Privalsky, V. E. Statistical predictability and spectra of air temperature over the Northern Hemisphere. Tellus A 35A, 51–59 (1983).
Peglar, S. M. The mid-Holocene Ulmus decline at Diss Mere, Norfolk, UK: a year-by-year pollen stratigraphy from annual laminations. Holocene https://doi.org/10.1177/095968369300300101 (1993).
Boyall, L., Valcarcel, J., Harding, P., Hernández, A. & Martin-Puertas, C. Disentangling the environmental signals recorded in Holocene calcite varves based on modern lake observations and annual sedimentary processes in Diss Mere, England. J. Paleolimnol. (in the press).
Rodwell, M. J., Rowell, D. P. & Folland, C. K. Oceanic forcing of the wintertime North Atlantic Oscillation and European climate. Nature 398, 320–323 (1999).
Sutton, R. T. & Hodson, D. L. R. Atlantic Ocean forcing of North American and European summer climate. Science 309, 115–118 (2005).
Comas-Bru, L. & Hernández, A. Reconciling North Atlantic climate modes: revised monthly indices for the East Atlantic and the Scandinavian patterns beyond the 20th century. Earth Syst. Sci. Data, 10, 2329–2344 (2018).
Liu, A. et al. Transient simulation of last deglaciation with a new mechanism for Bølling–Allerød warming. Science 325, 310–314 (2009).
He, F. Simulating Transient Climate Evolution of the Last Deglaciation with CCSM3. PhD thesis, University of Wisconsin-Madison (2011).
Osman, M. B. et al. Globally resolved surface temperatures since the Last Glacial Maximum. Nature 599, 239–244 (2021).
Davis, B. A. S., Brewer, S., Stevenson, A. C. & Guiot, J. The temperature of Europe during the Holocene reconstructed from pollen data. Quat. Sci. Rev. 22, 1701–1716 (2003).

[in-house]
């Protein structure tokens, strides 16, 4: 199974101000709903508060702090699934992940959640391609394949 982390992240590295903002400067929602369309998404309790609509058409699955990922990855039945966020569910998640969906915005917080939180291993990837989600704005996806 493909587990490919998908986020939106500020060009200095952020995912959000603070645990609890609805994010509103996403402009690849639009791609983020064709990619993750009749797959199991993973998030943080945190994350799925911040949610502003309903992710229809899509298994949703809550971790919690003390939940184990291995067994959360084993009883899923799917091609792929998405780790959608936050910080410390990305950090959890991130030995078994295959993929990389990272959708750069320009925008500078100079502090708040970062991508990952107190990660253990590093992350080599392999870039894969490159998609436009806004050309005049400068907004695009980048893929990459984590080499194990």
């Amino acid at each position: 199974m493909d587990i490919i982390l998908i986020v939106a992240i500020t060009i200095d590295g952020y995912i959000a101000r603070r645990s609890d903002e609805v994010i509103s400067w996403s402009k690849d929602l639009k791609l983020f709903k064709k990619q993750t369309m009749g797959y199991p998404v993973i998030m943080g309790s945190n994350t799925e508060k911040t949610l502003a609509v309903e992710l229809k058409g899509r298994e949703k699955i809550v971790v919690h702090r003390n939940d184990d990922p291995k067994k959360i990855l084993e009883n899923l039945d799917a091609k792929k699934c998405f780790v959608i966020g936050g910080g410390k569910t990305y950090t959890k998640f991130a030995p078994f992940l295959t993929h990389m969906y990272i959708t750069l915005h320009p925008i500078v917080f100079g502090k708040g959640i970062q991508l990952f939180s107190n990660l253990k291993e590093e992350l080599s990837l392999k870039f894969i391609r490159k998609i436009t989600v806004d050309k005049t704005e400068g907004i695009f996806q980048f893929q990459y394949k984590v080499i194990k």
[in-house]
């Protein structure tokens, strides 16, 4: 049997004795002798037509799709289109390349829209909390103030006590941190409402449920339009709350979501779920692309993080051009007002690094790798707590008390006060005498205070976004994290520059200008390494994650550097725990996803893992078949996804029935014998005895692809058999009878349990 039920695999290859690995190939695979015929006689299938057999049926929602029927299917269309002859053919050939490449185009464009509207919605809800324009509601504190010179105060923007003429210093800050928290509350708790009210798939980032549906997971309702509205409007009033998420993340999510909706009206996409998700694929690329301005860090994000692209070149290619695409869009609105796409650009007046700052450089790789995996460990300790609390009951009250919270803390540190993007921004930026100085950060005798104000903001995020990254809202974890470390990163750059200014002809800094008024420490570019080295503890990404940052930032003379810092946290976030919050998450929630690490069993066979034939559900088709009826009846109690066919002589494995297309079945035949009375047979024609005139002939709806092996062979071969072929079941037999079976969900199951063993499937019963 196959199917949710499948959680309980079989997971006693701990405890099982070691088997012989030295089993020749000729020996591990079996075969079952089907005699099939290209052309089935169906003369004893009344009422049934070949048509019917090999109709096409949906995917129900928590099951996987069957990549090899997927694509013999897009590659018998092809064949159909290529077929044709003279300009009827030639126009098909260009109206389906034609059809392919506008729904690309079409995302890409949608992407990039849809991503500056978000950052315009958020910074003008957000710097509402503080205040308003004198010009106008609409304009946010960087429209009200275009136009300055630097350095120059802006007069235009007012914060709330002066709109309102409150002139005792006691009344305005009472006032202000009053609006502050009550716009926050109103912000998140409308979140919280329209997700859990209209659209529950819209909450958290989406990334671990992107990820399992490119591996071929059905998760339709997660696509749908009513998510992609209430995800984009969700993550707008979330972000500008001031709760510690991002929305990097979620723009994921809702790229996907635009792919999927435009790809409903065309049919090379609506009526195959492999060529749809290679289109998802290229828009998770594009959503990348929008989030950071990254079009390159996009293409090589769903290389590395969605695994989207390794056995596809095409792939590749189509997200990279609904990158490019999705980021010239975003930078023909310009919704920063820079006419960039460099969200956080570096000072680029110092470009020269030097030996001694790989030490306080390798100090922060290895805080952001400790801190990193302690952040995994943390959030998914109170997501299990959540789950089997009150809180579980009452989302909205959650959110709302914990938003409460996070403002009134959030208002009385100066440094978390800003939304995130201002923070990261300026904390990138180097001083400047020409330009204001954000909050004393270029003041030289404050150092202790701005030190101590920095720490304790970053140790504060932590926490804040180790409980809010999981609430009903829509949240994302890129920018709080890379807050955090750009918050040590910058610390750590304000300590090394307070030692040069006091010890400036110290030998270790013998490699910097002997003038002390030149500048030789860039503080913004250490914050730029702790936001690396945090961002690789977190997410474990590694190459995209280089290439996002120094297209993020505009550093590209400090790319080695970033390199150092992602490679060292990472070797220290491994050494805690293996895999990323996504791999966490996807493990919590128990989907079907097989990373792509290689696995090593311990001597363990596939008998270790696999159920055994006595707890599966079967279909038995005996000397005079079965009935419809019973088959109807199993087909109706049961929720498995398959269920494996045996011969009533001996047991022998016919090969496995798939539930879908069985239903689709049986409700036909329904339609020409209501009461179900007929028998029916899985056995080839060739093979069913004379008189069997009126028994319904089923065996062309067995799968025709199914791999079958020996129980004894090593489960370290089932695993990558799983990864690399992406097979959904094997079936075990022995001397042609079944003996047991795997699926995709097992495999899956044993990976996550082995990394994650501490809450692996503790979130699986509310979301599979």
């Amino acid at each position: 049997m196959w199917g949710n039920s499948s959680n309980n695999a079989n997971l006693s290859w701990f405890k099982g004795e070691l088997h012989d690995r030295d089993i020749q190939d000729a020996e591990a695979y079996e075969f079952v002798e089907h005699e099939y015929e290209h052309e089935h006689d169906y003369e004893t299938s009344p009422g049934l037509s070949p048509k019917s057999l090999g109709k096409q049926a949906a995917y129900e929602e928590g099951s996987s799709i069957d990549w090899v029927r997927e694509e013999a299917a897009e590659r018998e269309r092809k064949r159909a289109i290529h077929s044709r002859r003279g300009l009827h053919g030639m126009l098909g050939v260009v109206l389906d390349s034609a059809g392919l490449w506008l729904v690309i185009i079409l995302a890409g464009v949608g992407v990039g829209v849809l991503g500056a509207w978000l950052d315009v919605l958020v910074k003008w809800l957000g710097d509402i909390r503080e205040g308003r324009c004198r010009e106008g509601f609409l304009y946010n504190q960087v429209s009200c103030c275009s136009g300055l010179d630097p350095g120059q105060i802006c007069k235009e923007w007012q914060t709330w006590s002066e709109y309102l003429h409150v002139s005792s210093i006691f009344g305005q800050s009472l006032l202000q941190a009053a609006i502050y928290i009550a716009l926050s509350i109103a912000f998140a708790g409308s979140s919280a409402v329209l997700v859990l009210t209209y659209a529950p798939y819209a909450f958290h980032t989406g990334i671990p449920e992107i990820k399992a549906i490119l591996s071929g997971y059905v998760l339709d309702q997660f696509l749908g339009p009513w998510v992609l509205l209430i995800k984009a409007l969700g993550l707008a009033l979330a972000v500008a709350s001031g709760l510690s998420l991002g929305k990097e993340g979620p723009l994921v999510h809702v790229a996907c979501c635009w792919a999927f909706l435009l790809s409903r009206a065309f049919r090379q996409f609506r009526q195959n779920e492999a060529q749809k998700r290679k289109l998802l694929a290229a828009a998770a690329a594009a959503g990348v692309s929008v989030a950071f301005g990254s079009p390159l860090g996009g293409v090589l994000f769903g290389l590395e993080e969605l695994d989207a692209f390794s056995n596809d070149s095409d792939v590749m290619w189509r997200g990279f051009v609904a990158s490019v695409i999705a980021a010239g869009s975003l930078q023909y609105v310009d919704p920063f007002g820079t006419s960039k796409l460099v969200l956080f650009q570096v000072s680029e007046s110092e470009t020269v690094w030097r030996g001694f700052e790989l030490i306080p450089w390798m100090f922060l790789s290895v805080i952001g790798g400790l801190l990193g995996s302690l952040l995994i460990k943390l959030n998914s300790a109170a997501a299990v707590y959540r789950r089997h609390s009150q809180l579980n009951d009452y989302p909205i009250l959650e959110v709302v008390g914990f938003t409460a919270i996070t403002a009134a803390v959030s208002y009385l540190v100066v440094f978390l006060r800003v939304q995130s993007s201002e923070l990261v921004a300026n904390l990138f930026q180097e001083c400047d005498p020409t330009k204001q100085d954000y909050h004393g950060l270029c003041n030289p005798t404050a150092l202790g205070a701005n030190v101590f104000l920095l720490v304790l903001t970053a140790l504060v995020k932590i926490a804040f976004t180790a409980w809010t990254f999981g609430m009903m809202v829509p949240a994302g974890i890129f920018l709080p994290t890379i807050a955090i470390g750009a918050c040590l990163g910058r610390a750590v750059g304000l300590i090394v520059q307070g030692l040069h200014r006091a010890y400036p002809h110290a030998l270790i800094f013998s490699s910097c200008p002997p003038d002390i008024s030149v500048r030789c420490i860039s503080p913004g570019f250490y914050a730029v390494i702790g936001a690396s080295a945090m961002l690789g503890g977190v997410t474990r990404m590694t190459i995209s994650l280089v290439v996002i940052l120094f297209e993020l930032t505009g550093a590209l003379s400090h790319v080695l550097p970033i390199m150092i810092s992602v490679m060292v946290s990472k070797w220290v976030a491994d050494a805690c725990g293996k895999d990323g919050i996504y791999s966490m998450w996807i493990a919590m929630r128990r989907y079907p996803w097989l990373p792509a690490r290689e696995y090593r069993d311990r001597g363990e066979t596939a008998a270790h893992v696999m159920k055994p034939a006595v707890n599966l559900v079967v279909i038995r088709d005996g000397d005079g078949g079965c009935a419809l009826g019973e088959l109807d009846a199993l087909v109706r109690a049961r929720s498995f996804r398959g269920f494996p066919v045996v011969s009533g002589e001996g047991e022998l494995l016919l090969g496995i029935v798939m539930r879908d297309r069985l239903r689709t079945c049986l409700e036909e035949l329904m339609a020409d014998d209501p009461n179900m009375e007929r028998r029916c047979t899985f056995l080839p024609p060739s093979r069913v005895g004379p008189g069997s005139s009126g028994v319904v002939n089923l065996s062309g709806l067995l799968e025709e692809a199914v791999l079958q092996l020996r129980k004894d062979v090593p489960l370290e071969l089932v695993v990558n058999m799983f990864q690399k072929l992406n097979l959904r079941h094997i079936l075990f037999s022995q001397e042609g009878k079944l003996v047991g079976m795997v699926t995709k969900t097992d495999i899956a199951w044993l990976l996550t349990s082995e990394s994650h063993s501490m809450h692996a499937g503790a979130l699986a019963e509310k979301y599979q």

Hale, G. E., Ellerman, F., Nicholson, S. B. & Joy, A. H. The magnetic polarity of sun-spots. Astrophys. J. 49, 153 (1919).
Schlesinger, M. E. & Ramankutty, N. An oscillation in the global climate system of period 65–70 years. Nature 367, 723–726 (1994).
Kerr, R. A. A North Atlantic climate pacemaker for the centuries. Science 288, 1984–1985 (2000).
Yu, G. & Harrison, S. P. Holocene changes in atmospheric circulation patterns as shown by lake status changes in northern Europe. Boreas 24, 260–268 (1995).
Barber, D. C. et al. Forcing of the cold event of 8,200 years ago by catastrophic drainage of Laurentide lakes. Nature 400, 344–348 (1999).
Gregoire, L. J., Ivanovic, R. F., Maycock, A. C., Valdes, P. J. & Stevenson, S. Holocene lowering of the Laurentide Ice Sheet affects North Atlantic gyre circulation and climate. Clim. Dyn. 51, 3797–3813 (2018).
Matero, I. S. O., Gregoire, L. J., Ivanovic, R. F., Tindall, J. C. & Haywood, A. M. The 8.2 ka cooling event caused by Laurentide ice saddle collapse. Earth Planet. Sci. Lett. 473, 205–214 (2017).
Carlson, A. E. et al. Rapid early Holocene deglaciation of the Laurentide Ice Sheet. Nat. Geosci. 1, 620–624 (2008).
Hillaire-Marcel, C., de Vernal, A. & Piper, D. J. W. Lake Agassiz final drainage event in the northwest North Atlantic. Geophys. Res. Lett. 34, L15601 (2007).
Gregoire, L. J., Payne, A. J. & Valdes, P. J. Deglacial rapid sea level rises caused by ice-sheet saddle collapses. Nature 487, 219–222 (2012).
Clark, P. U. et al. Freshwater forcing of abrupt climate change during the last glaciation. Science 293, 283–287 (2001).
Thornalley, D. J. R. et al. Long-term variations in Iceland–Scotland overflow strength during the Holocene. Clim. Past 9, 2073–2084 (2013).
Ayache, M., Swingedouw, D., Mary, Y., Eynaud, F. & Colin, C. Multi-centennial variability of the AMOC over the Holocene: a new reconstruction based on multiple proxy-derived SST records. Glob. Planet. Change 170, 172–189 (2018).
Wassenburg, J. A. et al. Reorganization of the North Atlantic oscillation during early Holocene deglaciation. Nat. Geosci. 9, 602–605 (2016).
Ullman, D. J. et al. Final Laurentide Ice-Sheet deglaciation and Holocene climate–sea level change. Quat. Sci. Rev. 152, 49–59 (2016).
Hillaire-Marcel, C., de Vernal, A., Bilodeau, G. & Weaver, A. J. Absence of deep-water formation in the Labrador Sea during the last interglacial period. Nature 410, 1073–1077 (2001).
Yan, X., Zhang, R. & Knutson, T. R. Underestimated AMOC variability and implications for AMV and predictability in CMIP models. Geophys. Res. Lett. 45, 4319–4328 (2018).
Lapointe, F. & Bradley, R. S. Little Ice Age abruptly triggered by intrusion of Atlantic waters into the Nordic Seas. Sci. Adv. https://doi.org/10.1126/sciadv.abi8230 (2021).
Sirocko, F. et al. Muted multidecadal climate variability in central Europe during cold stadial periods. Nat. Geosci. 14, 651–658 (2021).